The US under G.W. Bush banned federal funding to any group that provided syringes or condoms (including HIV/AIDS support groups). Healthcare groups had to spend their funding on abstinence only programs following the "Just Say No" style or groups that promoted no sex before marriage. By the end of his term as president, the US had 1000% more people with HIV/AIDS and blood borne diseases than Australia. Obama changed all that and luckily the rate of drug users and sex workers with blood borne diseases is dropping rapidly. Although the federal laws have changed, it is still illegal in some US states to buy syringes without a prescription. Interestingly, John Howard was a big supporter of US style drug policy.

During the Festival of Dangerous Ideas in 2009, Lawyer, Greg Barns blamed the media for much of the drug hysteria in Australia. And he is dead right. The muck raking might help them sell newspapers and keep silly opinion writers in a job but the end results are deadly. As Barns pointed out, many people get all their information from these media groups and after years of telling the same lies, most people start to believe them as facts. Where's the social responsibility?

Melbourne's 9000 overdoses a year

How are our elected politicians supposed to introduce sensible, evidence based policies with the media stirring up so much controversy about an issue that has been twisted for at least 40 years? Even before the term "War on Drugs" was coined by US President, Richard Nixon, we had "Reefer Madness" and other silly fairy tales circulating like they were facts. 

Shame of our Needle Town

But times have changed. Most drug experts now agree that we cannot continue with a "War on Drugs" mentality but it has to start with some brave politicians to risk putting science before popularity. Luckily, tt has actually started albeit slowly. I just hope Ted Baillieu can be mature enough to support evidence based policy and stand his ground against the biggest fear of all ... being called "Soft on Drugs" by opposing politicians. 

Related Articles

Tuesday, 17 May 2011

Once Again, Barnett Proves He is a Liar

Colin Barnett has declared the increasing use of illegal drugs - in combination with binge drinking - is at the heart of Perth's record of street violence.
-The West Australian

Er, sorry Colin but drugs alone rarely cause people to be violent. Booze has officially taken that honour. In fact, alcohol is by far, the most violent drug on earth. Never before in the history of man has a drug proven to cause so much violence, aggression and crime. And to top it off, it's legal, easy to buy and heavily endorsed by celebrities, sports stars and politicians. 

How many people do you know who become violent on ecstasy, cannabis or heroin? Even the so called "ice epidemic" causing violence is a myth.

Interviewer: My guests today in Melbourne University Up Close are Associate Professor John Fitzgerald and Dr. Fances Bramwell.
So, John, essentially what you are saying is that, in Australia there is no epidemic of ice use.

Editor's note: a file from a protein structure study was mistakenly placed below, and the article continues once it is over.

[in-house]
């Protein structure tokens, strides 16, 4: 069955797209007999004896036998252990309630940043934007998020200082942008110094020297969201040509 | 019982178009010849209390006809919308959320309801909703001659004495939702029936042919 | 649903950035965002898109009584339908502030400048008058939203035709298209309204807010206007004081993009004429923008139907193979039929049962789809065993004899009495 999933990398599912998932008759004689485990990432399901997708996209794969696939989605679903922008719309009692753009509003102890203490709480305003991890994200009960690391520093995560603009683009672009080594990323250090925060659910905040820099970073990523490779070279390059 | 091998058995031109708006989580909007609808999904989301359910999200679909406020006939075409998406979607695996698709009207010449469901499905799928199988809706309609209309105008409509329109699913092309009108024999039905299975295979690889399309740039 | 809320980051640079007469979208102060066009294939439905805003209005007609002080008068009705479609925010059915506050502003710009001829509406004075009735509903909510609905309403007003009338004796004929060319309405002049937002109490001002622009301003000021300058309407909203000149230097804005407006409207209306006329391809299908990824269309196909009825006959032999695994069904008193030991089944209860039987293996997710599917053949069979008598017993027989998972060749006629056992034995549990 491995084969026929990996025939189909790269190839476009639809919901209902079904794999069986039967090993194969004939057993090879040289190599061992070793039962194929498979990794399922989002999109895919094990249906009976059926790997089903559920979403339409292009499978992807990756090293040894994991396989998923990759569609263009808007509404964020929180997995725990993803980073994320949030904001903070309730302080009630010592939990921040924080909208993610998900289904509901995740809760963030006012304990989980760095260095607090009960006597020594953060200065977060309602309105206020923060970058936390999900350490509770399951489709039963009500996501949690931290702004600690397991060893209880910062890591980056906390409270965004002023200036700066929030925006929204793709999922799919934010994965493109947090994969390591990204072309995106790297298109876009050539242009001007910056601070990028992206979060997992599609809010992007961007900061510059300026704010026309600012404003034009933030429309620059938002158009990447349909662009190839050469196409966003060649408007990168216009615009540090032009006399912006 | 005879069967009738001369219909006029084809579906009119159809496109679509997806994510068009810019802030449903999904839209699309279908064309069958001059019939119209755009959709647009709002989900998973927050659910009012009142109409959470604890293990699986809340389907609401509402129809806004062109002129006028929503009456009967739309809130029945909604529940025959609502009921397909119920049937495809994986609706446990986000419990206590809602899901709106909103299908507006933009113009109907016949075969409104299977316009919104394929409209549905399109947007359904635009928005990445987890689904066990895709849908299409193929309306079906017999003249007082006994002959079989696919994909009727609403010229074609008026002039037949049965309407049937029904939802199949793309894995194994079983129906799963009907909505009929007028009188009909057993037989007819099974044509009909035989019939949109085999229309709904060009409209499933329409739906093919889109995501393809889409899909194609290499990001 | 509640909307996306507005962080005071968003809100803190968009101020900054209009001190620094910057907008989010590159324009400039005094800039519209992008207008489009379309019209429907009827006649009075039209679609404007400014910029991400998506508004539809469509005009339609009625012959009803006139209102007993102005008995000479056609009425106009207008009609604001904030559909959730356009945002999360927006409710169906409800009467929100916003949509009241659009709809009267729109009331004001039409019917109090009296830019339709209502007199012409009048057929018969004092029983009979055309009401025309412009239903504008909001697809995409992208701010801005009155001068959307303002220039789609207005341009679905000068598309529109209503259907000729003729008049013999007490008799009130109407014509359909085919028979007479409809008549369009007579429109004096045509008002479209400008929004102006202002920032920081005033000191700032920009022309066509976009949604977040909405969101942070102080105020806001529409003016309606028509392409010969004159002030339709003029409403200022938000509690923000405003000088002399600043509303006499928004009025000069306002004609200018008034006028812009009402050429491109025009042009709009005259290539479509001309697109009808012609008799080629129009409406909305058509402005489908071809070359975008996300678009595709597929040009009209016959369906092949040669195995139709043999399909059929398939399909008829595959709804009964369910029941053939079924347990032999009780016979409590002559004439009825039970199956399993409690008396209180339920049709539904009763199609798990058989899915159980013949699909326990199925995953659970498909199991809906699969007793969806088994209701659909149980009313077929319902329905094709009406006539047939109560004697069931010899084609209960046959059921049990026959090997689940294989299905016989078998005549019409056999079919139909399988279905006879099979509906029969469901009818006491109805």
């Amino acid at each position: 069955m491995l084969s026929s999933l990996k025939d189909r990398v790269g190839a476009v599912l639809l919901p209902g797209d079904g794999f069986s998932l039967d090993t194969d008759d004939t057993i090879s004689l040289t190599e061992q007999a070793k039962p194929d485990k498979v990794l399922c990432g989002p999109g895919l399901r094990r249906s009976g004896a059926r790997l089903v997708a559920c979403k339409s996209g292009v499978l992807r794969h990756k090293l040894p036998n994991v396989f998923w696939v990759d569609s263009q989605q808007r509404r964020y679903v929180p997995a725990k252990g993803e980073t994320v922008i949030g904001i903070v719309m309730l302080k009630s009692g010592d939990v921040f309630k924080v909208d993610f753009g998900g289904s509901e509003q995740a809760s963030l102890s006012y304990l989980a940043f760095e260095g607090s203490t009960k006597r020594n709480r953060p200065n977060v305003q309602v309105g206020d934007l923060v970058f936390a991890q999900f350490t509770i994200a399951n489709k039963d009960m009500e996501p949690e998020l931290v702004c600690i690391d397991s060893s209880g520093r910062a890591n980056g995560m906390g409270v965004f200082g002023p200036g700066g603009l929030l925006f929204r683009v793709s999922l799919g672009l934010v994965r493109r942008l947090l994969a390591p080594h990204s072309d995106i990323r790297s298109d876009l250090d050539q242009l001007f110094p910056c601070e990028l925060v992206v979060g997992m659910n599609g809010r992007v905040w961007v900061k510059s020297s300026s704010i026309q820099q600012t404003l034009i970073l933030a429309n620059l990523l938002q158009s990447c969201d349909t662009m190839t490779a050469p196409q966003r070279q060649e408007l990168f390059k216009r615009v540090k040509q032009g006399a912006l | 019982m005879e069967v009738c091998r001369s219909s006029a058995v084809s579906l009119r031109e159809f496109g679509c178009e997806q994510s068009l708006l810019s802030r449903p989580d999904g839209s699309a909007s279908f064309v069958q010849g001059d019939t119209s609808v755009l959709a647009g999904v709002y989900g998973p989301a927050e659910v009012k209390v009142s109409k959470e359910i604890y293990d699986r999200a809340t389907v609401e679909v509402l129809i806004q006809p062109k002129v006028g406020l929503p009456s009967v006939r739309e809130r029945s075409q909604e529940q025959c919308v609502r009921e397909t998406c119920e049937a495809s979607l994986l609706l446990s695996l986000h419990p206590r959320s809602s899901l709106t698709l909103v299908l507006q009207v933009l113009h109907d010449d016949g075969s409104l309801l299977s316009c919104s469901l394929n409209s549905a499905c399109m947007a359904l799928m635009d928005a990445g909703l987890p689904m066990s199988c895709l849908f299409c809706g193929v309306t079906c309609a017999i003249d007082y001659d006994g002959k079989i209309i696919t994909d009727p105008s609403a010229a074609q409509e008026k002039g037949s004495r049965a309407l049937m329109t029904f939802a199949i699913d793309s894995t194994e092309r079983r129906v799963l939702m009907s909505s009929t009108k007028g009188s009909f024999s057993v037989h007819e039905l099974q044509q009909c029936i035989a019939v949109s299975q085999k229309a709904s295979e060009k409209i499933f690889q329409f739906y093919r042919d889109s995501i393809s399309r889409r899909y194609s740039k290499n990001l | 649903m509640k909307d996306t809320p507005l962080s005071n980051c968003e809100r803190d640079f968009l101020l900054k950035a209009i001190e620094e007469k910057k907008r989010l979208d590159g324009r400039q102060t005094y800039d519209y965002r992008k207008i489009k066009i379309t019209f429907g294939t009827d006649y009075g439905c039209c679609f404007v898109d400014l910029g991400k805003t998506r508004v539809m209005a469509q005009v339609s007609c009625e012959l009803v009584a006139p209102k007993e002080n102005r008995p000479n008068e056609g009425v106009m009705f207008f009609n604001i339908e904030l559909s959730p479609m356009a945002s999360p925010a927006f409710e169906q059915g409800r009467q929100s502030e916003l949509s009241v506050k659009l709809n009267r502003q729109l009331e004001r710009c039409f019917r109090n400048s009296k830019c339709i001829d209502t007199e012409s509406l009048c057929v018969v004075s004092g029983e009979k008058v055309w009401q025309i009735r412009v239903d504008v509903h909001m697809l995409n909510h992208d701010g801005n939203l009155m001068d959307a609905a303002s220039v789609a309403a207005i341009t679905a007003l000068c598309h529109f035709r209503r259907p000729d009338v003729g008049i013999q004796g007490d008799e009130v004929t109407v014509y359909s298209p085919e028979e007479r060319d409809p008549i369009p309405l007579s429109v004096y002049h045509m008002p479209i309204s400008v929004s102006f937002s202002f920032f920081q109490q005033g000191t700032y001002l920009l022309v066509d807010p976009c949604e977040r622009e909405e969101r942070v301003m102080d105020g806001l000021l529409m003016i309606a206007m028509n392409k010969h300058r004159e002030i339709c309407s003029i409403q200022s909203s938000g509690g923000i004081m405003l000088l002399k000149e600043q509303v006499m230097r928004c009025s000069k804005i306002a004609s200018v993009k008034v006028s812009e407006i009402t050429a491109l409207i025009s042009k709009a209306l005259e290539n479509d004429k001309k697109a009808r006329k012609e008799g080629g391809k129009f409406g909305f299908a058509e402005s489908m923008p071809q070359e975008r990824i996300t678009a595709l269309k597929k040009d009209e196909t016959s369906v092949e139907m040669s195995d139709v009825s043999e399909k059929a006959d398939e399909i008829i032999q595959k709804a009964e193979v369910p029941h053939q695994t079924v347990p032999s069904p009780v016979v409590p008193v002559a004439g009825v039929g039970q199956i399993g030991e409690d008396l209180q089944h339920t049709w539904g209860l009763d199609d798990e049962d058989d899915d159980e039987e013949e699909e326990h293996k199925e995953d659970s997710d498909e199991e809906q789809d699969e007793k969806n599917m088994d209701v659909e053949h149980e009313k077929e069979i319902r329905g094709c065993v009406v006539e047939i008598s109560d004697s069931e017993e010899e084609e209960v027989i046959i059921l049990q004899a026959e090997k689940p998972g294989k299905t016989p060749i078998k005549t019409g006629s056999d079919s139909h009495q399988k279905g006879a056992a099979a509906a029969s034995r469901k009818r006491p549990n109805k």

Associate Professor John Fitzgerald, Principal Research Fellow at the School of Population Health, University of Melbourne: Yeah, and it is not to say that ice use is not problematic.

Alcohol accounts for 97% of all violence whilst under the influence of a substance. Illicit drugs ranks a lowly 3%. And out of that 3%, sleep depravation from amphetamine type drugs is responsible for half of that, not the violent reaction from the drug itself. With less than 1.5% of substance induced violence associated to illicit drugs, it is easy to assume that 99% of those classed as being aggressive are naturally violent regardless of any substance they may have taken. 

Drinking is not new - and I don't defend or excuse that in any sense. But excessive drinking and combining with drugs is clearly leading to more violent behaviour
-Colin Barnett

Any drug taker will tell you the simple truth ... drugs cause the opposite reaction of being violent. Many of them bring on confidence, friendship, empathy, sexuality, pleasantness, a need to communicate, feelings of euphoria, camaraderie etc. Other drugs make you drowsy and uninterested in anything confrontational. Others will make you "trip" where everything around you becomes magical and exciting. No drug I know of gives the user any need to be aggressive or violent ... except booze.

But what clearly stands out in this article is the contradictory comments by the premier compared to those who actually patrol the streets - The Police. 

WA Police have emphasised alcohol rather than drugs in the debate about violence in entertainment precincts that has raged after recent tragic incidents in Northbridge and Cottesloe.

Operation Unite commander Supt Scott Higgins said the root of violence was complex but alcohol was a consistent theme.
-The West Australian

Is this because the premier's drug of choice is booze ... A dangerous drug that harms people thousands of times more often than street drugs? 

"With people drinking in parks, homes, in pubs and clubs, whether they're taking drugs or not taking drugs, the consistent thing is alcohol," he said.
-The West Australian

Or is it because the drug he prefers to use causes far more carnage to society than any illicit drug?